iconEuler Examples

Swimming across a River

by R. Grothmann

We wish to cross a river swimming with speed v=1 m/s, the river floating with vr=4 m/s. The river is b=100 m wide.

>v=1; vr=4; b=100;

While we are swimming, we want to keep the same angle a to the coast of the river. The crossing speed (vertical to the cost) then reduces to

Swimming over a River

Let us first write a function, which computes the time it takes to cross the river.

>function t(a) := b/(sin(a)*v);

Then we write a function which computes the drift for the angle a. This is how much the river floats while we are crossing it, minus the length we are swimming upstream during that time. The speed parallel to the cost is

Swimming over a River

We must subtract this from the speed of the river to get our drifting speed. Multiplied by the time we take to cross the river, we get our drift.

>function drift(a) := t(a)*(vr-cos(a)*v);

We can plot the drift for various angles.


Swimming over a River

The angle of 0 would mean to swim parallel to the coast, which makes our crossing time infinite, and thus the drift.

There is an optimal angle with minimal drift between 70° and 80°.


Swimming over a River

To compute this angle, we use fmin.

>shortformat; deg(fmin("drift",5°,90°))

If the river is slower, we get a different optimal angle.

>vr=2; deg(fmin("drift",5°,90°))

Let us write a function to compute the optimal angle for any river speed.

Since we started with functions using global variables, we are forced to keep vr global. See below for a better approach.

>function opt (x) ...
 global vr;
 return fmin("drift",5°,90°);

Plot this function.

>plot2d("deg(opt(x))",a=1,b=20); xlabel("River Speed vr"):

Swimming over a River

If the river speed goes to infinity, we must take the 90° angle, since then it becomes important to cross as fast as possible. If the river moves as slow as the swimmer, we need to go towards an angle of 0°, essentially swimming upstream. The drift then goes to 0.

If the river flows slower than the swimmer, we can reach any point on the opposite river bank.

To study the dependence of the optimal angle on v, vr or b, we define the following function, again using a lazy approach which modifies global variables.

>function opt3 (v1,vr1,b1) ...
 global v,vr,b; v=v1; vr=vr1; b=b1;
 return fmin("drift",1°,90°);

It is quite clear that the optimal angle does not depend on b. Thus it does not help to change the angle during the crossover.

>deg(opt3(1,4,100)), deg(opt3(1,4,200)),

Due to scaling, the optimal angle will depend on v/vr only.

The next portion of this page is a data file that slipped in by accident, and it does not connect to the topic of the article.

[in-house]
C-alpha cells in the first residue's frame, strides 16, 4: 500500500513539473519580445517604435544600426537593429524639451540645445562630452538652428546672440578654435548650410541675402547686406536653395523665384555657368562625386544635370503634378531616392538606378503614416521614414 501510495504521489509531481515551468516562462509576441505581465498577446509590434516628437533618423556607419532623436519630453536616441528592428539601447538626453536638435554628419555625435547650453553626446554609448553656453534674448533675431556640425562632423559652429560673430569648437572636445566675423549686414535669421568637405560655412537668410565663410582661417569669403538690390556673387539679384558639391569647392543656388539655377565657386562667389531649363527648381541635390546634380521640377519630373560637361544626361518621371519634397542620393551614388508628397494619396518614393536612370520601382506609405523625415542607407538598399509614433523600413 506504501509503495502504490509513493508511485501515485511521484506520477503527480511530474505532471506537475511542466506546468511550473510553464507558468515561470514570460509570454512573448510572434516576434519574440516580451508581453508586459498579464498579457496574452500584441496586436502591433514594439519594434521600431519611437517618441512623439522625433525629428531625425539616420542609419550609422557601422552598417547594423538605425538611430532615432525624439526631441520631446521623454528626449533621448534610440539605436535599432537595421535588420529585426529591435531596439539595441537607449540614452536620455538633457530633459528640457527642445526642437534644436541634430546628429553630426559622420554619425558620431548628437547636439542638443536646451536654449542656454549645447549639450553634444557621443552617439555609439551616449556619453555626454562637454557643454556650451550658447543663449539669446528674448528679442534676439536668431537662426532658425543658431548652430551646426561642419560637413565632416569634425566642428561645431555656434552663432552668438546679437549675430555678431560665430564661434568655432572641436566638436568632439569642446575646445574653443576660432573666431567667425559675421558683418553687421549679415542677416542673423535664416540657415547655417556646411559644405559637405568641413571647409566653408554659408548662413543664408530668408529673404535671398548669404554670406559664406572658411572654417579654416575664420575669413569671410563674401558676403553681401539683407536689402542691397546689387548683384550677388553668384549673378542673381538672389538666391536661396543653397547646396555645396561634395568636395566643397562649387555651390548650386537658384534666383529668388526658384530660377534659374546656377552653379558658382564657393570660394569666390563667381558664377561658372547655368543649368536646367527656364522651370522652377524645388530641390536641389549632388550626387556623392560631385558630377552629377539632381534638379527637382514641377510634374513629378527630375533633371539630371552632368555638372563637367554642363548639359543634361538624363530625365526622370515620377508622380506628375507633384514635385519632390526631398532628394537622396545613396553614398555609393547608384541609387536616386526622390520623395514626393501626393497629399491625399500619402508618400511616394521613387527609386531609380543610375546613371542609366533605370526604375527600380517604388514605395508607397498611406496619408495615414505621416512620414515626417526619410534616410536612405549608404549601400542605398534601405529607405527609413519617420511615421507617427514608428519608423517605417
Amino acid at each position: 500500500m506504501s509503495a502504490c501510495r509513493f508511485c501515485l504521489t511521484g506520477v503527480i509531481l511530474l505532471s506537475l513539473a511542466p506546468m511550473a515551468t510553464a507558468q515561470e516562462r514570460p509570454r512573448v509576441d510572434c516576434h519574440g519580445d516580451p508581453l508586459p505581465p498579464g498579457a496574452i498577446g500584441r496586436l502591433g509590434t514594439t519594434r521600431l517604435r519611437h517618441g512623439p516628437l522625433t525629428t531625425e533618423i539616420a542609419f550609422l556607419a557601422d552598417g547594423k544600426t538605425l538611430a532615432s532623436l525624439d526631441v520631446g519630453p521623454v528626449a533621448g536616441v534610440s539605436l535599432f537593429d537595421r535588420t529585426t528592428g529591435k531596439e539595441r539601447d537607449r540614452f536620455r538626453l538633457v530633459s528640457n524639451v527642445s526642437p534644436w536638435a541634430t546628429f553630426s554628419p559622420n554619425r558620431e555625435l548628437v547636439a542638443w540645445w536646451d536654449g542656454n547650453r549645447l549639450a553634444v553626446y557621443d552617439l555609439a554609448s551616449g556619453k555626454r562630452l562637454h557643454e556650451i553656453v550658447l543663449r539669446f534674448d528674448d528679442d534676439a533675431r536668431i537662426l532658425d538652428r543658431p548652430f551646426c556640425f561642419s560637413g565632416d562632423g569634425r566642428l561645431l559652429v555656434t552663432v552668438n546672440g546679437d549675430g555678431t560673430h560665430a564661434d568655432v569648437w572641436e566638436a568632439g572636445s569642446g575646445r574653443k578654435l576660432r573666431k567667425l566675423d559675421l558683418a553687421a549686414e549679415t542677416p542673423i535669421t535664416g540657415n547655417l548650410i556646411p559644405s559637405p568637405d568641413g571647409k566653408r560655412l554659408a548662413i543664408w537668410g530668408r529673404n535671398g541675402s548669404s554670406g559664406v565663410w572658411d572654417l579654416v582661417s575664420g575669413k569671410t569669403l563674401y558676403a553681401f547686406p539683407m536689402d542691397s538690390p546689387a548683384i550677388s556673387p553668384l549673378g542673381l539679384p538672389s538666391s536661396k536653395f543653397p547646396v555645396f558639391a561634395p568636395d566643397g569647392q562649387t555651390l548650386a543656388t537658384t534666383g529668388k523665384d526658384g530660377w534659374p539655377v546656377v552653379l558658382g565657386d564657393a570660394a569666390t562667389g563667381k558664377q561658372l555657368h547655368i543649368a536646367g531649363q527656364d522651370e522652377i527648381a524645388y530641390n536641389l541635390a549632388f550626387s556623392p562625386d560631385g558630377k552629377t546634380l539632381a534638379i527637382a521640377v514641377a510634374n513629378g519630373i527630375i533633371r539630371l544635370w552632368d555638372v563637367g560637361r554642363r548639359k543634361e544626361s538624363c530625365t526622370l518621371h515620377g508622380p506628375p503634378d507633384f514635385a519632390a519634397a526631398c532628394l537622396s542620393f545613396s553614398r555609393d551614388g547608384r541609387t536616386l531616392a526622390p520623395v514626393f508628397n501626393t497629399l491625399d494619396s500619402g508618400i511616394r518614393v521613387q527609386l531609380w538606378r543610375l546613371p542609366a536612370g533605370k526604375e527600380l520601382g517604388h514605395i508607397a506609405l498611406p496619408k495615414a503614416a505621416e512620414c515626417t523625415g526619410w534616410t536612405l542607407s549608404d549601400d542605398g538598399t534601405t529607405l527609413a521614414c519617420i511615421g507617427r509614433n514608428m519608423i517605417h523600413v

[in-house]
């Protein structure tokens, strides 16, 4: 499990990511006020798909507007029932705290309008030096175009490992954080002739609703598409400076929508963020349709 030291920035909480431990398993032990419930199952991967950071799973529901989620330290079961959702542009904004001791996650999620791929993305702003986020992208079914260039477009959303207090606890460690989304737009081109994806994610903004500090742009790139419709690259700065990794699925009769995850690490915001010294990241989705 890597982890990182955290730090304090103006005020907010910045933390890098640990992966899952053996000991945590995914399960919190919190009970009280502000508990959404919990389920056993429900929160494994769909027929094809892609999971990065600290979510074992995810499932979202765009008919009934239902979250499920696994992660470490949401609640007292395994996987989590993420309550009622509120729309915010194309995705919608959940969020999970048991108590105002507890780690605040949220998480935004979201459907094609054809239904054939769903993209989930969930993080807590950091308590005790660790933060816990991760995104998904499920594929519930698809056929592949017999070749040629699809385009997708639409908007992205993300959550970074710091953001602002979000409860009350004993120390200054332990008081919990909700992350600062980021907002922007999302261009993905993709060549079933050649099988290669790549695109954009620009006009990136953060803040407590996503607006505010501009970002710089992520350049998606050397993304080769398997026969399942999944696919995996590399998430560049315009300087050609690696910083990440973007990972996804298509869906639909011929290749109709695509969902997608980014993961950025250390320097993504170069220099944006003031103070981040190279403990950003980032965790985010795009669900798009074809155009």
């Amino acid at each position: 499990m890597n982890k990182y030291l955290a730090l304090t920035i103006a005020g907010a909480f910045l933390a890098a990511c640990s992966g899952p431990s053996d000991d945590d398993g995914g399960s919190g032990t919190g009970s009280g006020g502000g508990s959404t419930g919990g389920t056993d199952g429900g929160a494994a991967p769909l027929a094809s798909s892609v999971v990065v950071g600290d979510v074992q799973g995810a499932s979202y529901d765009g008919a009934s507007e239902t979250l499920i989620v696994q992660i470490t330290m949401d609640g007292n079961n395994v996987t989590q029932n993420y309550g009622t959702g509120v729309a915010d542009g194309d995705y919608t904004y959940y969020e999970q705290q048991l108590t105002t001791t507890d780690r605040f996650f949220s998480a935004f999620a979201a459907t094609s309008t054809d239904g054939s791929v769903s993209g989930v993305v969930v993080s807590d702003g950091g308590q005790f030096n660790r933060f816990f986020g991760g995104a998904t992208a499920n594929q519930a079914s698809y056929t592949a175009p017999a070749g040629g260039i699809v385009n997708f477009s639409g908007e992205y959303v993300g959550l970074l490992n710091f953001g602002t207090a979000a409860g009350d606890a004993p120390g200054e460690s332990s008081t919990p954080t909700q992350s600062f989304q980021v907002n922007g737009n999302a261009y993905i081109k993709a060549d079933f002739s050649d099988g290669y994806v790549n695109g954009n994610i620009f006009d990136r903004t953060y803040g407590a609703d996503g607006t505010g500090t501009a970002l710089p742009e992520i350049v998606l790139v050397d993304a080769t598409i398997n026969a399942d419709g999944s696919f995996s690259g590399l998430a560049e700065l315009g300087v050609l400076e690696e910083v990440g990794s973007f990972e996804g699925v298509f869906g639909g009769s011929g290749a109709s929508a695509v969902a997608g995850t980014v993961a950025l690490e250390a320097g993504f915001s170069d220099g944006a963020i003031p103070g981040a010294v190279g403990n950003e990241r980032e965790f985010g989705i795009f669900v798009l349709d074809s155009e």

>deg(opt3(1,4,100)), deg(opt3(2,8,100)),

Symbolic Solution

Now, let us find a symbolic solution for the problem.

>function drift(a) &= (vr-cos(a)*v)*b/(sin(a)*v)
                          b (vr - cos(a) v)
                              sin(a) v

The derivative of this functions needs to be simplified with trigsimp.

                          b v - cos(a) b vr
                              sin (a) v

Then the solver of Maxima finds a solution.

>&assume(v>0); &assume(vr>0);  ...
   &solve(trigsimp(diff(drift(a),a))=0,a), &factor(drift(a) with %)
                            [a = acos(--)]

                                    2    2
                           b sqrt(vr  - v )

We get for the optimal angle with minimal drift

Swimming over a River


Swimming over a River

Another Problem

Assume we want to reach a point on the other side by walking with speed vd=2 after we climb out of the water. What is the optimal time for this?

We first reset our variables.

>v=1; vr=4; b=100;

Then we write a function, computing the total time it takes to cross the river. That is the swimmming plus the walking time. The point, we want to reach is d meters from the point of the exact other side downstream.

This time, we do not access global variables, but pass the location d and the walking speed vd as parameters.

>function totaltime(a,d,vd) := t(a)+abs(drift(a)-d)/vd

Lets us minimize this time choosing an optimal angle. We assume the point is 100m downstream.


Swimming over a River


Swimming over a River

>amin=fmin("totaltime",1°,179°;100,2); deg(amin)

Thus we have to swim, land 388m down the river, and walk back about 288m to our destination.

Surprisingly, the angle does not change with d for a long time.


The reason is the following: As long as we have to walk back, different distances d change the time only by a constant not depending on the angle of swimming. Thus, d does not matter for the optimal angle.

However, it is not optimal to choose the angle for minimal drift and then walk back. Instead, we must choose an angle that would be optimal for drift for a river with speed vr+vd. This follows from the formula (an exercise).

>vd:=2; deg(acos(v/(vr+vd)))

When d becomes larger than 388.771 m, it is better to swim directly to the target.

>amin=fmin("totaltime",1°,179°;500,2); deg(amin)

We now swim directly to the destination.


If d tends to infinity, the angle will tend to 180°.

>amin=fmin("totaltime",1°,179°;800,2); deg(amin)
>amin=fmin("totaltime",1°,179°;8000,2); deg(amin)

To investigate this, we write a function totalmin, that computes the minimal time for a distance d.

>function map totmin (d,vd) ...
 return totaltime(fmin("totaltime",1°,179°;d,vd),d,vd);

Let us plot this function. totalmin does not work for vectors. So we must use "map" to evaluate it for a vector d.

>d=0:10:1000; t=totmin(d,2); plot2d(d,t):

Swimming over a River

It looks, as if the function consists of two almost linear parts.

A closer plot confirms this.

>d=300:1:600; t=totmin(d,2); plot2d(d,t):

Swimming over a River

By the way, since our angle is larger than 90° now, it will not help to swim slower.

>v=1; totmin(500,2)
>v=0.9; totmin(500,2)